U.S. and global stocks fell sharply Thursday as global interest rates rose and certain sectors posted weak earnings. The S&P 500 lost 2.4%, the Dow Jones Industrial Average fell by 1.5%, and the technology-heavy NASDAQ fell 3.7%, its largest one-day decline since September 2020.
Facebook parent Meta lost $252 billion in market value, the biggest one-day value drop in stock market history, after weaker-than-expected user growth and revenue reports. Several other companies have missed revenue or earnings estimates, revised down future earnings estimates, and/or cited compressed margins due to higher labor costs.
U.S. stocks: Earnings not providing the same lift
- Thursday’s selloff underscored that the quarterly earnings-report lift isn’t as strong as it has been during the past two years. Companies’ future earnings forecasts are not as strong as they had been, and fewer companies are beating earnings estimates.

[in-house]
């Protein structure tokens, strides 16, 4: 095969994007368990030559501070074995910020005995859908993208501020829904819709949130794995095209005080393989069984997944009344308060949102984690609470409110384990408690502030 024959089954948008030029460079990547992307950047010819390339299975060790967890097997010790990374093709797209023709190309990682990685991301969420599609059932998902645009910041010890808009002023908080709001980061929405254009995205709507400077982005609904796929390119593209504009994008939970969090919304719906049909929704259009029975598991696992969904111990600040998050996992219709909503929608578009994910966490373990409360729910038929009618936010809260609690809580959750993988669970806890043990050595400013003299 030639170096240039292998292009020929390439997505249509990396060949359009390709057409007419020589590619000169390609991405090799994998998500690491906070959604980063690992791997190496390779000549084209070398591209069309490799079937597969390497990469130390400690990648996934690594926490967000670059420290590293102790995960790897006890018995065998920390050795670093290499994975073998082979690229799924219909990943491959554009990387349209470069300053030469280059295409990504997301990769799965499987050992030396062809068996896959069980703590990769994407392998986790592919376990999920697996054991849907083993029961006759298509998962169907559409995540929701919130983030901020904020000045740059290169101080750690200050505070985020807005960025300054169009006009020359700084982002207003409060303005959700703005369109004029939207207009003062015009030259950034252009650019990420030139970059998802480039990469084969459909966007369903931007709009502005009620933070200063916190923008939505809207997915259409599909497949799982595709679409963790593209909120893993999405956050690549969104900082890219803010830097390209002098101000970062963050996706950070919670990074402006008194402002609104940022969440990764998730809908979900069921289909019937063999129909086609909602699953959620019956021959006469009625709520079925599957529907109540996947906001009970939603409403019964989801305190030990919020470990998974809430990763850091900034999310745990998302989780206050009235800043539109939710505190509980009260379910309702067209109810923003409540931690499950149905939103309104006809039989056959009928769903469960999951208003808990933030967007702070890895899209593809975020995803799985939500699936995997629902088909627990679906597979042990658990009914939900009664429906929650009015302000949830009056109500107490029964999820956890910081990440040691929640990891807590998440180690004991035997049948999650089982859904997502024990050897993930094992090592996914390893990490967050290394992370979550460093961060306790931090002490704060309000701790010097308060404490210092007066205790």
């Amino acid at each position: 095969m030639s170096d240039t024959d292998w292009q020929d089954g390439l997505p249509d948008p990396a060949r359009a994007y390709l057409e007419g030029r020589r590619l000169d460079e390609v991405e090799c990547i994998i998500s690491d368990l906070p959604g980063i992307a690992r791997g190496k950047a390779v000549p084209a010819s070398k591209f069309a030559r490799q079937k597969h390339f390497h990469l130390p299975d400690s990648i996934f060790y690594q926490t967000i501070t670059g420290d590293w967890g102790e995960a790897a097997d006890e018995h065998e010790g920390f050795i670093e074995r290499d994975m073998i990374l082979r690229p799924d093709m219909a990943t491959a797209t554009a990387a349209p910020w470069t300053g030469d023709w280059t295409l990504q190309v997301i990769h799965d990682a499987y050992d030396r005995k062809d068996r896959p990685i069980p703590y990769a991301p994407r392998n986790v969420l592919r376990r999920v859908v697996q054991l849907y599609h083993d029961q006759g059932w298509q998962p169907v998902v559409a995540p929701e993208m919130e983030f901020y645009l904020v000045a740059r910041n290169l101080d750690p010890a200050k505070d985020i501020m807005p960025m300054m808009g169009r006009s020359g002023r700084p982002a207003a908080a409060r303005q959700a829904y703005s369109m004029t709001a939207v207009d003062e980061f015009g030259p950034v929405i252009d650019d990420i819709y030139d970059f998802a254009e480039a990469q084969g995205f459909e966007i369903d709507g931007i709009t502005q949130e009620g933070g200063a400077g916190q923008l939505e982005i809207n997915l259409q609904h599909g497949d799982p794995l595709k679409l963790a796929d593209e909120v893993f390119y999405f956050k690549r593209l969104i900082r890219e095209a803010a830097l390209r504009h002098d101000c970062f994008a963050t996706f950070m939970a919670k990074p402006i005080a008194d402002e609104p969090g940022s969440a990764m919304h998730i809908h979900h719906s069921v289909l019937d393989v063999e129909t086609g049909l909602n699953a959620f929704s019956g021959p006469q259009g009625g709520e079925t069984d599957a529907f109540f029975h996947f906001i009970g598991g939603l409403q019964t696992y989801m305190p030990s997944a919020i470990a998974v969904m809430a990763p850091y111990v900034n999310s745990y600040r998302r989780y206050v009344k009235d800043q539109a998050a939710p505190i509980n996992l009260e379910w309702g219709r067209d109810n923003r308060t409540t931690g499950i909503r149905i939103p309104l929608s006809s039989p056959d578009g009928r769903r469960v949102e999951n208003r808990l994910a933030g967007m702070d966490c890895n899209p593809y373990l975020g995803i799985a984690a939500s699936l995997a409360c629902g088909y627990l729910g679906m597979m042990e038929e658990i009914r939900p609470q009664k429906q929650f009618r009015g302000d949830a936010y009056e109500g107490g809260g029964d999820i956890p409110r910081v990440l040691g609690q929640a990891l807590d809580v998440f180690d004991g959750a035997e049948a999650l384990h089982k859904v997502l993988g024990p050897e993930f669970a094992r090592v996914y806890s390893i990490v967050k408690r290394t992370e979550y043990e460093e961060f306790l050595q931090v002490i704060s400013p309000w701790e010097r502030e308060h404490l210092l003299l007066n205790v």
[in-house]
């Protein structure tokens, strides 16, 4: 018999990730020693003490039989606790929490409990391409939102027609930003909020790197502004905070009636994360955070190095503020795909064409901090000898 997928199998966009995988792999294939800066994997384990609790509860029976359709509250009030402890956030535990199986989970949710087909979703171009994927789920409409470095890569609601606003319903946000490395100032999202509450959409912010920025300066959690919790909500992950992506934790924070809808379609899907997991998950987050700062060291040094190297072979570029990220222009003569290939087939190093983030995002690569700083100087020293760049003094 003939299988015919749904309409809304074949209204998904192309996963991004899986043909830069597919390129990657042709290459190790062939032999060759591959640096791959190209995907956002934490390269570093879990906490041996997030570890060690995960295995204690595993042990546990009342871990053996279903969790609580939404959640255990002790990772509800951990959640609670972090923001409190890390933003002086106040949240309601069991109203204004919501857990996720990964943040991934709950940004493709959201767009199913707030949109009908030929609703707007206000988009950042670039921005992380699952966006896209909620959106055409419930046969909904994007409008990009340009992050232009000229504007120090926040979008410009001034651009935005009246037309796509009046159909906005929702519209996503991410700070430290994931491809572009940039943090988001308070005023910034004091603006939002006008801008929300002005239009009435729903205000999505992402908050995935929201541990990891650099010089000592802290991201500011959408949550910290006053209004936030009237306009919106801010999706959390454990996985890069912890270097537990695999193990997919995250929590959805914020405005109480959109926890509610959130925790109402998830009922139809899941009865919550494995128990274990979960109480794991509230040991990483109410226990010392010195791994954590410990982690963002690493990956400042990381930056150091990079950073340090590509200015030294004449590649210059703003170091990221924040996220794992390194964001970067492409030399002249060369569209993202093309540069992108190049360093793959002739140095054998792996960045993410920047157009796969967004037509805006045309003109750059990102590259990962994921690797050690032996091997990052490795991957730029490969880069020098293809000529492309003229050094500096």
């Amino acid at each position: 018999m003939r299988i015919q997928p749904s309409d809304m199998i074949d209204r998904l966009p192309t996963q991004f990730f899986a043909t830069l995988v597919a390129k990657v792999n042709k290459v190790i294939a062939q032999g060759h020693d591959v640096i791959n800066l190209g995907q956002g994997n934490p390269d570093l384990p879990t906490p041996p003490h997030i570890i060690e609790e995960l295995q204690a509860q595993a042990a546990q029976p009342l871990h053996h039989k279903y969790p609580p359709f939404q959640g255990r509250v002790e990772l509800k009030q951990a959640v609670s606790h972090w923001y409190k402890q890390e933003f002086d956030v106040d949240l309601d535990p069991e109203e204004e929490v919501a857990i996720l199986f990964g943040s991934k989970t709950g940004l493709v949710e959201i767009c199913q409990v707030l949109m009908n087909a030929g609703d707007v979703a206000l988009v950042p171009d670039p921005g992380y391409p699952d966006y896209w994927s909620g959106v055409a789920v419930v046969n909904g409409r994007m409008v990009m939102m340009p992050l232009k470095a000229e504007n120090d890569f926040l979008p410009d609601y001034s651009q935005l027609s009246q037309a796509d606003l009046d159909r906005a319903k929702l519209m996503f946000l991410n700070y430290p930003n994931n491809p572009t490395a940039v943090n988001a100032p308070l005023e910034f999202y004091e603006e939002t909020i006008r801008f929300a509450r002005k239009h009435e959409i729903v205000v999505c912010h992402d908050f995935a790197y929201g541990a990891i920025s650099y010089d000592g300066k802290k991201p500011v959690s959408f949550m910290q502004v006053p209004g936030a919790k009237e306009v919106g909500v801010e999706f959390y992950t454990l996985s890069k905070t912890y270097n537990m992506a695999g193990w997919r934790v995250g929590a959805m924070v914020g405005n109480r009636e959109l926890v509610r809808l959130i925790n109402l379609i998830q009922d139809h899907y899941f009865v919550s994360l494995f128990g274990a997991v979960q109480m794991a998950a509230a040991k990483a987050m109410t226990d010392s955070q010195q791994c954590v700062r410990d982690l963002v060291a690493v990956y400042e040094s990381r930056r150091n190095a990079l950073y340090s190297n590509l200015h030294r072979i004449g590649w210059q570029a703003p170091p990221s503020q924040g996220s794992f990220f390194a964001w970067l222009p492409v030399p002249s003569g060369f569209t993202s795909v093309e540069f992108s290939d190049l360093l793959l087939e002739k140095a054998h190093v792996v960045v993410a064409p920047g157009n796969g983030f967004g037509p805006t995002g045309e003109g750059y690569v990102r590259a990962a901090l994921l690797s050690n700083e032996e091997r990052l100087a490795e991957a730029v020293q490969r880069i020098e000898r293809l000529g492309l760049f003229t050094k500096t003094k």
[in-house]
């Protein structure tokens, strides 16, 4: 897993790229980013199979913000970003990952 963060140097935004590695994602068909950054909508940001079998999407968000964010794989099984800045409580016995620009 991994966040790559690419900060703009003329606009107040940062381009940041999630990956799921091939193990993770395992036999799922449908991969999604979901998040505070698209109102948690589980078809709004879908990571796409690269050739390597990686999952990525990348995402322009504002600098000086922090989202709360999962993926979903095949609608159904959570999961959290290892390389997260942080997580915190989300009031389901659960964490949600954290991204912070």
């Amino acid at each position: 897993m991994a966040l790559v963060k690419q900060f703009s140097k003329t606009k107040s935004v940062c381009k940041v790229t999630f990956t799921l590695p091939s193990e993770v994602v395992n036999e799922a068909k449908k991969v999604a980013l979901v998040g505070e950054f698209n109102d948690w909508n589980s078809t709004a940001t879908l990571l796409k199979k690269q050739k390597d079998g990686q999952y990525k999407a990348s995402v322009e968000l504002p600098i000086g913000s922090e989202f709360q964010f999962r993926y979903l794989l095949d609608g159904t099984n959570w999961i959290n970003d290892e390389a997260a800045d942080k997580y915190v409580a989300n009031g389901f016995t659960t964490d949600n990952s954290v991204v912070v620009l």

- Low-quality and/or speculative market segments were hit even harder than the major averages. The bias toward higher-quality companies has continued to strengthen. The average stock within the Russell 2000 and NASDAQ indices has already experienced a 20% drawdown from a recent high.
Global stocks: International stocks declined less than U.S. stocks
- International stocks declined less than U.S. stocks on Thursday. Rising interest rates have been negative for stocks with expensive valuations, favoring less-high-priced stocks with more immediate cash flows.
- Central banks are moving in a hawkish direction, boosting bond yields and stocks in the Financials sector. The Bank of England on Thursday raised short-term rates by 25 basis points, its first back-to-back interest rate hike since 2004.